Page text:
February 11, 2010: With iPad excitement reaching a fever pitch, Steve Jobs’ old frenemy Bill Gates wades in with his own opinion of Apple’s tablet.
His view? It’s kinda meh.
“There’s nothing on the iPad I look at and say, ‘Oh, I wish Microsoft had done it,'” he tells one interviewer.
Gates’ comments came two weeks after Steve Jobs showed off the iPad publicly for the first time. Shortly after this, the Apple tablet caused a big buzz again when Stephen Colbert used a prerelease iPad to read nominations during the Grammy Awards show.
By this point, Gates was far more heavily involved in philanthropy than tech, having stepped down as Microsoft CEO a full decade earlier.
Bill Gates wades into iPad debate
Nonetheless, it came as no surprise that a journalist would ask him about Apple’s latest “must have” gadget. And that’s exactly what long-time tech reporter Brent Schlender did. (Schlender previously conducted Jobs and Gates’ first joint interview in 1991.)
Gates had some personal investment in the tablet concept, since Microsoft helped pioneer the form factor of the “tablet PC” years before — with limited commercial success.
“You know, I’m a big believer in touch and digital reading, but I still think that some mixture of voice, the pen and a real keyboard — in other words a netbook — will be the mainstream on that,” Gates said. “So, it’s not like I sit there and feel the same way I did with iPhone where I say, ‘Oh my God, Microsoft didn’t aim high enough.’ It’s a nice reader, but there’s nothing on the iPad I look at and say, ‘Oh, I wish Microsoft had done it.'”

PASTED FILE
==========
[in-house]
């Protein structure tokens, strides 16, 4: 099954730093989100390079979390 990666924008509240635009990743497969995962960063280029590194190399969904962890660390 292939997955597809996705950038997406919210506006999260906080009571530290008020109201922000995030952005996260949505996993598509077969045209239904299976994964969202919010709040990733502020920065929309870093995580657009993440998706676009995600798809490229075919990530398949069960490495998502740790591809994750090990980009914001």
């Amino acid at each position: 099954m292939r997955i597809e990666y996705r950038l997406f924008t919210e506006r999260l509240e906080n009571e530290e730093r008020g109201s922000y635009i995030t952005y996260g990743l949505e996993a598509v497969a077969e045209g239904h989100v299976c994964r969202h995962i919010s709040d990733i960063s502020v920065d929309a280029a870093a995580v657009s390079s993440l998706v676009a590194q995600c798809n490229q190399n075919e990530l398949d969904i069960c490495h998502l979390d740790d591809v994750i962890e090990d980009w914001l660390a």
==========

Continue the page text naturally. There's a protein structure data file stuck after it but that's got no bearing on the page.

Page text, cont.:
How have Gates’ predictions held up?
In some ways, it’s easy to judge Gates’ comments harshly. Certainly, viewing the iPad as merely a “reader” ignores much of what would make it Apple’s fastest-selling new product when it went on sale a few months later. It is reminiscent of Microsoft CEO Steve Ballmer’s infamous laughter at the iPhone (one of the biggest misjudgments in tech history) or Gates’own earlier prediction of doom for another top-selling Apple product, the iPod.
Still, Gates was not necessarily wholly wrong. In the years since, Apple worked to improve the functionality of the iPad by, among other things, adding a pen, keyboard and voice-activated Siri to the mix. Microsoft, meanwhile, has gone even further (although with less commercial success) by fusing its mobile and desktop/laptop operating systems.
What do you think of Gates’ comments with the benefit of hindsight? Let us know your thoughts in the comments below.